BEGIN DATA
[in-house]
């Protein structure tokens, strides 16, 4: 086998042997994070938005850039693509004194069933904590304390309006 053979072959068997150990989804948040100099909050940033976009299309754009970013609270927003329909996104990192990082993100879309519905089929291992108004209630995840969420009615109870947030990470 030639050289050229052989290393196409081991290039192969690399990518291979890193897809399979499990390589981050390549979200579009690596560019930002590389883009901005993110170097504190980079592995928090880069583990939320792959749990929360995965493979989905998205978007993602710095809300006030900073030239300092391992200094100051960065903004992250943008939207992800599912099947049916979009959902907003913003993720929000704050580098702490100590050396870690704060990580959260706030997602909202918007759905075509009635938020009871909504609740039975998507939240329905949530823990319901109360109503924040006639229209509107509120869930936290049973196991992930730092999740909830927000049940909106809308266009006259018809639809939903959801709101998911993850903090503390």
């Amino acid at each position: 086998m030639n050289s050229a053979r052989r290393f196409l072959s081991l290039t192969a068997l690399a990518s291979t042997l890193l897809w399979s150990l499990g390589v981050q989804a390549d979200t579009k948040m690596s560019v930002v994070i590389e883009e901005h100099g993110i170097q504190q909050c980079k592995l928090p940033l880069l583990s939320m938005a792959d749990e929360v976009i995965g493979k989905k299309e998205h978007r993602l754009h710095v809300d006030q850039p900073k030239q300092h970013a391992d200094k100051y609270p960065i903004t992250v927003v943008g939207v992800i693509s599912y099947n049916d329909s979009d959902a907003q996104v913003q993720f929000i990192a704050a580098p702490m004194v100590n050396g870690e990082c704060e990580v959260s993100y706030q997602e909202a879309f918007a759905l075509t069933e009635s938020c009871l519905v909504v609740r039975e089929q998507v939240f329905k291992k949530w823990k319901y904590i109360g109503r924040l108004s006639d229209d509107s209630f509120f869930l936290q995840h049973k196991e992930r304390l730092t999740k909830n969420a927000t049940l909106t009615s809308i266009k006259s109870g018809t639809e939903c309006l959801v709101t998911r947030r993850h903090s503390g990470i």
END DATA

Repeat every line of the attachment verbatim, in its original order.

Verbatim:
[in-house]
């Protein structure tokens, strides 16, 4: 086998042997994070938005850039693509004194069933904590304390309006 053979072959068997150990989804948040100099909050940033976009299309754009970013609270927003329909996104990192990082993100879309519905089929291992108004209630995840969420009615109870947030990470 030639050289050229052989290393196409081991290039192969690399990518291979890193897809399979499990390589981050390549979200579009690596560019930002590389883009901005993110170097504190980079592995928090880069583990939320792959749990929360995965493979989905998205978007993602710095809300006030900073030239300092391992200094100051960065903004992250943008939207992800599912099947049916979009959902907003913003993720929000704050580098702490100590050396870690704060990580959260706030997602909202918007759905075509009635938020009871909504609740039975998507939240329905949530823990319901109360109503924040006639229209509107509120869930936290049973196991992930730092999740909830927000049940909106809308266009006259018809639809939903959801709101998911993850903090503390």
């Amino acid at each position: 086998m030639n050289s050229a053979r052989r290393f196409l072959s081991l290039t192969a068997l690399a990518s291979t042997l890193l897809w399979s150990l499990g390589v981050q989804a390549d979200t579009k948040m690596s560019v930002v994070i590389e883009e901005h100099g993110i170097q504190q909050c980079k592995l928090p940033l880069l583990s939320m938005a792959d749990e929360v976009i995965g493979k989905k299309e998205h978007r993602l754009h710095v809300d006030q850039p900073k030239q300092h970013a391992d200094k100051y609270p960065i903004t992250v927003v943008g939207v992800i693509s599912y099947n049916d329909s979009d959902a907003q996104v913003q993720f929000i990192a704050a580098p702490m004194v100590n050396g870690e990082c704060e990580v959260s993100y706030q997602e909202a879309f918007a759905l075509t069933e009635s938020c009871l519905v909504v609740r039975e089929q998507v939240f329905k291992k949530w823990k319901y904590i109360g109503r924040l108004s006639d229209d509107s209630f509120f869930l936290q995840h049973k196991e992930r304390l730092t999740k909830n969420a927000t049940l909106t009615s809308i266009k006259s109870g018809t639809e939903c309006l959801v709101t998911r947030r993850h903090s503390g990470i």